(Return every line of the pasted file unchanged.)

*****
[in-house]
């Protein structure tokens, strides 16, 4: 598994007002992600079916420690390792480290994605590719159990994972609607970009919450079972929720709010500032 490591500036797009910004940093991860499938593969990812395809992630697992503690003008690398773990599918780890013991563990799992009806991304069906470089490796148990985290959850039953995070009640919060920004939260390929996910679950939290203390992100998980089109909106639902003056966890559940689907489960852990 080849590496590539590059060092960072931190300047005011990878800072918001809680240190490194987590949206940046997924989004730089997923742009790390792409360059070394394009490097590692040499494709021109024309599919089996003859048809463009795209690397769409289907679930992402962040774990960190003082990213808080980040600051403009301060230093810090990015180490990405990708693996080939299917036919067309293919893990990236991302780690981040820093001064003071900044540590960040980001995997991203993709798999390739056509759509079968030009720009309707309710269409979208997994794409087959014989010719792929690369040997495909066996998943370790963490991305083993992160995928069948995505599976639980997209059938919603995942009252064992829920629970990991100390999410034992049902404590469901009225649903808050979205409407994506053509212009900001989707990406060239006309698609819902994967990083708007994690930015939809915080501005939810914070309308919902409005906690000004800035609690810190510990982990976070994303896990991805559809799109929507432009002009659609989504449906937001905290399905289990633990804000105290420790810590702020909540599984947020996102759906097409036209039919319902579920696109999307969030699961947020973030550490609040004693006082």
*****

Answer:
[in-house]
């Protein structure tokens, strides 16, 4: 598994007002992600079916420690390792480290994605590719159990994972609607970009919450079972929720709010500032 490591500036797009910004940093991860499938593969990812395809992630697992503690003008690398773990599918780890013991563990799992009806991304069906470089490796148990985290959850039953995070009640919060920004939260390929996910679950939290203390992100998980089109909106639902003056966890559940689907489960852990 080849590496590539590059060092960072931190300047005011990878800072918001809680240190490194987590949206940046997924989004730089997923742009790390792409360059070394394009490097590692040499494709021109024309599919089996003859048809463009795209690397769409289907679930992402962040774990960190003082990213808080980040600051403009301060230093810090990015180490990405990708693996080939299917036919067309293919893990990236991302780690981040820093001064003071900044540590960040980001995997991203993709798999390739056509759509079968030009720009309707309710269409979208997994794409087959014989010719792929690369040997495909066996998943370790963490991305083993992160995928069948995505599976639980997209059938919603995942009252064992829920629970990991100390999410034992049902404590469901009225649903808050979205409407994506053509212009900001989707990406060239006309698609819902994967990083708007994690930015939809915080501005939810914070309308919902409005906690000004800035609690810190510990982990976070994303896990991805559809799109929507432009002009659609989504449906937001905290399905289990633990804000105290420790810590702020909540599984947020996102759906097409036209039919319902579920696109999307969030699961947020973030550490609040004693006082």